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Plantwise Technical Factsheet

Mediterranean saltwort (Salsola vermiculata)

Host plants / species affected
Beta vulgaris (beetroot)
Cucumis melo (melon)
Solanum lycopersicum (tomato)
Post (1932) described S. vermiculata of Syria and Palestine as a perennial, narrow-leaved species; pubescent or gray with soft, white hair; branches panicled and with many branchlets; leaves short, half-clasping from a dilated base; flowers solitary and spiked; and wings obovate. The following description is by Migahid (1996) of S. vermiculata in Saudi Arabia, as a branched shrub, 25-100 cm high, woody at the base, branches long and slender, stiff, yellowish. Leaves very minute and scale-like, crowded in distant small knot-like clusters on thin, yellow, glossy stems. Inflorescence a leafy spike, lobes of perigonium hairy, fruit wings small, pale yellow. Migahid (1996) also gives a description for S. vermiculata ssp. tenuifolia as erect, densely villous undershrub with slender white branches. Leaves well developed, stiff, filiform, recurved, from a narrow clasping base.

A detailed morphological description follows: cotyledons linear, fleshy, green. Subsequent foliage usually densely covered with minute hairs. Deep taproot and woody root crown that is able to produce many adventitious buds at the soil surface. Foliage typically covered with minute hairs, but sometimes becoming glabrous at maturity. Stems slender, straight, ascending to erect, woody at the base, branched throughout. Leaves alternate, 3-9 mm long, oblong to ovate, with rounded tips. Often there are several reduced leaves about 1-4 mm long in the axils. Flowers solitary (rarely 2 or 3) in leaf axils at stem tips. Bracts 1-2, leaf-like. Petals lacking. Perianath of calyx only, united at base, 5-lobed, 2-3 mm long. Sepals often pinkish and sparsely covered with minute hairs, especially at the apex, with fan-shaped wings approximately 2 mm long. Utricles (fruiting structures) greenish to grey, surrounded by persistent sepals, 7-12 mm in diameter (including sepal wings), 1-seeded, with remnants of the style at the apex. Seed more or less round, slightly flattened, with a transparent membranous seed coat (pericarp) and visible coiled embryo.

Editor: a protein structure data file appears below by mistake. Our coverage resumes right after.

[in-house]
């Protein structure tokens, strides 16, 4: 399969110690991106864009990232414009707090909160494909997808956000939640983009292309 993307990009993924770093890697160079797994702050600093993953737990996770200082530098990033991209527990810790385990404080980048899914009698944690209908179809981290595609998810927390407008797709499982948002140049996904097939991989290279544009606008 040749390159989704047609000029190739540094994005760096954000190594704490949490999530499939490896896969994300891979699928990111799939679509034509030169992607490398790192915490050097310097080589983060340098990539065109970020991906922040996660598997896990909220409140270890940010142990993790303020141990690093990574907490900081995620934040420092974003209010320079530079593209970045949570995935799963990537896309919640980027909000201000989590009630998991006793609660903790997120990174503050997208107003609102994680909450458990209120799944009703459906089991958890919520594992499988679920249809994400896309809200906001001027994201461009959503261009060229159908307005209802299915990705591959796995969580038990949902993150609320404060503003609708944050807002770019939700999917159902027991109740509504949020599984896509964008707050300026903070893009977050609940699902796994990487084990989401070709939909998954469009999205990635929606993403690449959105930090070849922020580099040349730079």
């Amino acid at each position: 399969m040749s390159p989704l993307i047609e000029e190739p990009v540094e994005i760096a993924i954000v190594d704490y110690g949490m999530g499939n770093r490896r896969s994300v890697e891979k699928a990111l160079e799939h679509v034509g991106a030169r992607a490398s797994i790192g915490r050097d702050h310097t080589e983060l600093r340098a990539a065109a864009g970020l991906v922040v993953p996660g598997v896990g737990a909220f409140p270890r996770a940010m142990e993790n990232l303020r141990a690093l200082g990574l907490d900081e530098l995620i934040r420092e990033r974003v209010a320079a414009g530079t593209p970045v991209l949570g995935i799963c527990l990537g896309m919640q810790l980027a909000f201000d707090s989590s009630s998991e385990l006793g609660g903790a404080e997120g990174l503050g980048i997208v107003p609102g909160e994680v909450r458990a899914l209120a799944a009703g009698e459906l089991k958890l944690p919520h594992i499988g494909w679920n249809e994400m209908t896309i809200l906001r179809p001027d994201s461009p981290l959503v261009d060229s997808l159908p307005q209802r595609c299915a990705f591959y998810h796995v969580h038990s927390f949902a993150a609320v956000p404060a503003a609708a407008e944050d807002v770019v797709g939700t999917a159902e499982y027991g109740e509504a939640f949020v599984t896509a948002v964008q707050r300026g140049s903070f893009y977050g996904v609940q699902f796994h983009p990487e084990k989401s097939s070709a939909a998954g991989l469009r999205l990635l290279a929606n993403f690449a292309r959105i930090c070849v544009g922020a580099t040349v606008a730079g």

Prevention and control
Cultural Control

Burning to the ground has been seen to kill plants under experimental conditions (Creager, 1988).

Mechanical Control

Greenhouse plants cut off at ground level failed to resprout and were killed. The same plants when cut at 1 cm or more above ground level were observed to coppice from side shoots (Creager, 1988).

Chemical Control

Due to the variable regulations around (de-)registration of pesticides, we are for the moment not including any specific chemical control recommendations. For further information, we recommend you visit the following resources:

In California, USA, the plant is known to act as alternate host for a virus that causes curly top in sugarbeet, tomatoes and melons. In several countries of West Asia the plant is considered an important range species under Mediterranean arid conditions for grazing animals. Other effects of the species as a weed are not available.
Summary of invasiveness
As there continue to be further introductions of drought-tolerant fodder species to arid and semi-arid zones worldwide, introduction of S. vermiculata will continue due to intentional planting of the species. It can easily establish from seed under arid Mediterranean conditions and has shown an ability to spread widely once introduced. The plant is considered a valuable range species for rehabilitation of degraded rangelands in west Asia and North Africa, but has also, however, been identified as a noxious weed in California, USA where it is known to be an alternate host for a virus that causes curly top in sugar beet, tomatoes and melons.
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